Major Clarification in Law around Dismissal of Non-Union, Federally Regulated Employees: Wilson v. Atomic Energy of Canada Limited, 2015 FCA 17

March 2015

Previously printed in the CCH’s Focus on Canadian Employment and Equality Rights (CEER) Newsletter.

The Federal Court of Appeal recently clarified that without cause dismissals of employees covered by the Canada Labour Code (the “Canada Code”), such as those working in banking, broadcasting, telecommunications and the railways, are not automatically “unjust” simply by virtue of the fact that no cause is asserted.

Atomic Energy of Canada Limited (AECL) dismissed Mr. Wilson from his employment of 4.5 years without cause and paid him six months’ severance pay. He complained under Section 240 of the Canada Code that he had been “unjustly dismissed” simply because he had been let go without cause. The adjudicator appointed under the Canada Code agreed with him but reserved judgment regarding remedy when AECL sought judicial review of the decision before the Federal Court. The Federal Court concluded that the adjudicator’s decision was unreasonable, quashed it and remitted the matter to the adjudicator for decision. Mr. Wilson brought an appeal to the Federal Court of Appeal.

The fundamental legal issue before the Federal Court was whether Part III of the Canada Labour Code permits the dismissal of an employee without cause. Put another way, does every termination under the Canada Code have to be for cause to avoid being held to be “unjust”? The Federal Court of Appeal acknowledged that for a very long time there had been two divergent and conflicting lines of case law regarding the question of whether Part III of the Canada Code permits terminations of employment without cause. The Federal Court of Appeal concluded that a without cause dismissal is permitted and is not automatically “unjust” for that reason alone. Rather, it falls to an adjudicator to examine the circumstances of the particular case to see whether the dismissal is “unjust”. While not ruling out the possibility that a without cause termination can still be “unjust” in certain circumstances, the Federal Court of Appeal made clear that simply because a dismissal occurs on a without cause basis does not make it “unjust” under Section 240 of the Canada Code. This conclusion effectively nullifies the line of case law that suggested employees covered by the Canada Code, similar to unionized employees, could only be dismissed if the employer established just cause for doing so. The Court made the following statement which clarifies this point:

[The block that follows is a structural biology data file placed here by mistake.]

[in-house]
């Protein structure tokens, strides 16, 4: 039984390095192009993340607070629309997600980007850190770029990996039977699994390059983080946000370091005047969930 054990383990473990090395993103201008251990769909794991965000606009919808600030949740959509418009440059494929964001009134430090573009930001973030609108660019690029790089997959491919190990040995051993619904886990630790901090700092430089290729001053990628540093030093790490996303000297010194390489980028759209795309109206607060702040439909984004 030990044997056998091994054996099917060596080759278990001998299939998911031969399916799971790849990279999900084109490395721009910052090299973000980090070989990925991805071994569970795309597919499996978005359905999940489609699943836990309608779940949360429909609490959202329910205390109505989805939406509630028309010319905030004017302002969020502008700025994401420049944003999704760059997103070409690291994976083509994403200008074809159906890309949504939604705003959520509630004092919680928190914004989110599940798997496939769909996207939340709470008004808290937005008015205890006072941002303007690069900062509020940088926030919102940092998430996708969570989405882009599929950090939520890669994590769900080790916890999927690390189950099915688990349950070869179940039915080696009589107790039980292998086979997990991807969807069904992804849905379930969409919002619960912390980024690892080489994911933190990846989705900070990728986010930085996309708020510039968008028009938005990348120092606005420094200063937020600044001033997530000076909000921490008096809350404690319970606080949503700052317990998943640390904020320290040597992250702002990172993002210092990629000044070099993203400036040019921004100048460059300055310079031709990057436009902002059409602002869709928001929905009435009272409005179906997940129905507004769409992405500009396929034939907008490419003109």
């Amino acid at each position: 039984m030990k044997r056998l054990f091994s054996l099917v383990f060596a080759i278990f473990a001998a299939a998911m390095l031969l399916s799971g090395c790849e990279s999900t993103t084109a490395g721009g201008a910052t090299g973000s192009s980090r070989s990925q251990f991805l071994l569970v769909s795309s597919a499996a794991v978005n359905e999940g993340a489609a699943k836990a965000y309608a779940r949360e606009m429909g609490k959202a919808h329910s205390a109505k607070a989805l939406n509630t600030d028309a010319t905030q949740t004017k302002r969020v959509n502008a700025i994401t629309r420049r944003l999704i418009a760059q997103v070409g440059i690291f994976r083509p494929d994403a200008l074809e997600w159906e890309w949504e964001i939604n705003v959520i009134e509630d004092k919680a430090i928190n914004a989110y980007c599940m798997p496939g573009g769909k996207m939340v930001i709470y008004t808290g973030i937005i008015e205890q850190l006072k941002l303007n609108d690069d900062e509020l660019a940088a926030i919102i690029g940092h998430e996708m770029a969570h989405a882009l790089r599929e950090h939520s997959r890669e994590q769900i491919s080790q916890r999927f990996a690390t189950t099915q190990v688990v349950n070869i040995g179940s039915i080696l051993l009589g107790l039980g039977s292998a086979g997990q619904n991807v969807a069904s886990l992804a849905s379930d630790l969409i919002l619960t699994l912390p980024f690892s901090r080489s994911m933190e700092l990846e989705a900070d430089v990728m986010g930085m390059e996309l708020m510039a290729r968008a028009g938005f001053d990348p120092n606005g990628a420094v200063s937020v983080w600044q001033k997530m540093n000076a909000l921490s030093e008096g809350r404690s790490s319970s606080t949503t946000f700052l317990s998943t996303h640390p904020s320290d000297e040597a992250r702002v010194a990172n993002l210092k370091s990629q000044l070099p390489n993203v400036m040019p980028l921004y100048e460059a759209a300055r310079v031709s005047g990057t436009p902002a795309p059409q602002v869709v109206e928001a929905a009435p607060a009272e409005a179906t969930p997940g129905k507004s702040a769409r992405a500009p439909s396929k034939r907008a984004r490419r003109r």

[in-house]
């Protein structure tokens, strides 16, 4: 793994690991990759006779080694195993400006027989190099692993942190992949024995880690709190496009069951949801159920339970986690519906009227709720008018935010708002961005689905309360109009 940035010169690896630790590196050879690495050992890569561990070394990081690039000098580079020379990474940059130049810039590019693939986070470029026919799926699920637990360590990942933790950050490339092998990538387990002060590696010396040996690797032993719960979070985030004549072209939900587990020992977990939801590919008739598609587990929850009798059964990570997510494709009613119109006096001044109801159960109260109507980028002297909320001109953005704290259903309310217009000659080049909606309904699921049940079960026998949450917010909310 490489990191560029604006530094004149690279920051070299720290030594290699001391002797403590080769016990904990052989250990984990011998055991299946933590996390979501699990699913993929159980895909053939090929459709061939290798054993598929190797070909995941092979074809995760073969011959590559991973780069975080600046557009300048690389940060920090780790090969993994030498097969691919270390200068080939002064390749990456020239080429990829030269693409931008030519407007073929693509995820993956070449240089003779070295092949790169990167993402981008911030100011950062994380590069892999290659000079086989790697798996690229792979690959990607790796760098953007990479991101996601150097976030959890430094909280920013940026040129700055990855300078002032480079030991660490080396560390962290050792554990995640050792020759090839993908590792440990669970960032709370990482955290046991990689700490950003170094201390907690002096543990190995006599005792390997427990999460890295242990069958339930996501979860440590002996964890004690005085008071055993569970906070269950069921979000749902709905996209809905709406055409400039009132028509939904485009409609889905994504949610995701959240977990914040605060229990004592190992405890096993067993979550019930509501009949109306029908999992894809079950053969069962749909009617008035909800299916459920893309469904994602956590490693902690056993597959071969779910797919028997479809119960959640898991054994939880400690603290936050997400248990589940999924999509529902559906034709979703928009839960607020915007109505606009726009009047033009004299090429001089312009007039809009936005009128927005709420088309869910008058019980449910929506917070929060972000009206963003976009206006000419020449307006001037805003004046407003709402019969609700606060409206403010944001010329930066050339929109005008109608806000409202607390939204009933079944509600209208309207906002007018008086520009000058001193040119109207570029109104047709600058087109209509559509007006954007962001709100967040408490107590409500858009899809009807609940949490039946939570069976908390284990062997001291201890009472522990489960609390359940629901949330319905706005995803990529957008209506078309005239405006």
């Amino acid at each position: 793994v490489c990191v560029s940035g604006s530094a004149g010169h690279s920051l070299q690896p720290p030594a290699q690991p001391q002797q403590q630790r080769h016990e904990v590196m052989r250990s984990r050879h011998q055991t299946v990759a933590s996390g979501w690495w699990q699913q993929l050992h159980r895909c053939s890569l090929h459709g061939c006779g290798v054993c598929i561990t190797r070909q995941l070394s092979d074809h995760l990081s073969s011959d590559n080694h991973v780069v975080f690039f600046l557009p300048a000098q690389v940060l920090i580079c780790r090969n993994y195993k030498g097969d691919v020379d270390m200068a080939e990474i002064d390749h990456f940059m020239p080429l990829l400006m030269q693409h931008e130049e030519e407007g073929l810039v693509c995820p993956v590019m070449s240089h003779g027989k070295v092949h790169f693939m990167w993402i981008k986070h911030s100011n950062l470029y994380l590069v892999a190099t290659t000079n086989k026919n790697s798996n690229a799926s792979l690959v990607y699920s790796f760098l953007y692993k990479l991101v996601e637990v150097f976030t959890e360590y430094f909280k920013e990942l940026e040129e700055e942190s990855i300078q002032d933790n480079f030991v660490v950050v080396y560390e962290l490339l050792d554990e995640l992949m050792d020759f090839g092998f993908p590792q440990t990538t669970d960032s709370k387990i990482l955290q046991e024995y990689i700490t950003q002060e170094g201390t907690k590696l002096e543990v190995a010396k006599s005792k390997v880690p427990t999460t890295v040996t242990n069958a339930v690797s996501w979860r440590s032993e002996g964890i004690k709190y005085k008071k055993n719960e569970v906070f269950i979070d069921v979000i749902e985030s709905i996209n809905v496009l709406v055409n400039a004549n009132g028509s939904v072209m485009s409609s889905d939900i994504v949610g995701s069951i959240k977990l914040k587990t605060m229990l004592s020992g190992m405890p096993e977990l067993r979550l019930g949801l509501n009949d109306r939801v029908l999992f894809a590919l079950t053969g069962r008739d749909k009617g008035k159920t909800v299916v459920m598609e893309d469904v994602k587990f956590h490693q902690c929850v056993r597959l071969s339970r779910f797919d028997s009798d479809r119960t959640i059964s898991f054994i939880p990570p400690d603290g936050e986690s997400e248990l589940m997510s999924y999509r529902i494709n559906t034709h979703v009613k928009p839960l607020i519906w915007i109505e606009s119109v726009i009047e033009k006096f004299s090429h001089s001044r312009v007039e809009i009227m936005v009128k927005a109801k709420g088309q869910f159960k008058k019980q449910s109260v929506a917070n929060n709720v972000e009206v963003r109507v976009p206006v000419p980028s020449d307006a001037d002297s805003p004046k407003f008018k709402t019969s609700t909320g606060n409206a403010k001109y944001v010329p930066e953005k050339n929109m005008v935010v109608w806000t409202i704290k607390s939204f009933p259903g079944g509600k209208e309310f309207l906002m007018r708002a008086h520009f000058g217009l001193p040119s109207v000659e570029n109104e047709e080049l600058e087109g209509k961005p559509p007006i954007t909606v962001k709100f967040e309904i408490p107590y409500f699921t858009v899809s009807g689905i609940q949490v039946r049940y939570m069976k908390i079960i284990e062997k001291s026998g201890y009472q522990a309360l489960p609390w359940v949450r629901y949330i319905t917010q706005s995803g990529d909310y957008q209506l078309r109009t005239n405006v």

But there is nothing in the Code or in its purpose that suggests that Parliament was granting non-unionized employees a “right to the job” or was trying to place unionized and non-unionized employees in the same position: protected from being dismissed without cause. To the contrary, subsections 230(1) and 235(1) expressly allow an employer to terminate an employment relationship even without cause and require that notice or compensation be given.

The Federal Court of Appeal contrasted the provisions of the Canada Code with those in Section 4 of the Nova Scotia Labour Standards Act, which plainly states that an “employer shall not discharge … [an] employee without just cause”. In the absence of such clear language in the Canada Code, the Federal Court of Appeal concluded that “Part III of the Code offer[s] employees more remedies than exist at common law” but does not establish the same rights as unionized employees in the event of dismissal.

Even though the Federal Court of Appeal concluded that a without cause termination of employment is not automatically “unjust”, the Court left no doubt that not every such dismissal is just. The Court expressly stated that “[i]t will always be for the adjudicator to assess the circumstances and determine whether the dismissal, whether or not for cause, was unjust”. The Federal Court of Appeal declined to elaborate on when a dismissal without cause will be considered “unjust”, leaving this to be determined by adjudicators on a case-by-case basis. Historically, in making such assessments, adjudicators have considered common law principles relating to the dismissal, e.g. whether the employment contract with termination provisions was entered into under duress or was the product of free will and whether the severance compensation the employer offered was “requisite [and] … enhanced to facilitate a quick resolution”. In Wilson’s case, the Federal Court of Appeal acknowledged that if AECL had simply paid him severance according to the Canada Code, he would have only received 18 days instead of the six months he was paid by his employer. The Court found this to be acceptable.

Practically speaking, this means that employers which intend to dismiss a non-union, federally regulated employee:

  • may do so on a without cause basis. It is not necessary to show that there is just cause in order to effect a just termination of employment under the Canada Code.
  • should ensure that any notice or severance pay required by the Canada Code is given and the departing employee is also provided with a severance option which is consistent with any contractual obligations or the common law (where the employment contract does not address termination of employment or provides less than the Canada Code minimum requirements).

Employers, however, should be aware that payment of severance does not prevent an employee from making a complaint under the Canada Code. Employees may still do so and will typically allege that the severance payment is not consistent with common law principles or the employer’s contractual obligations or that cause has been alleged which is disputed.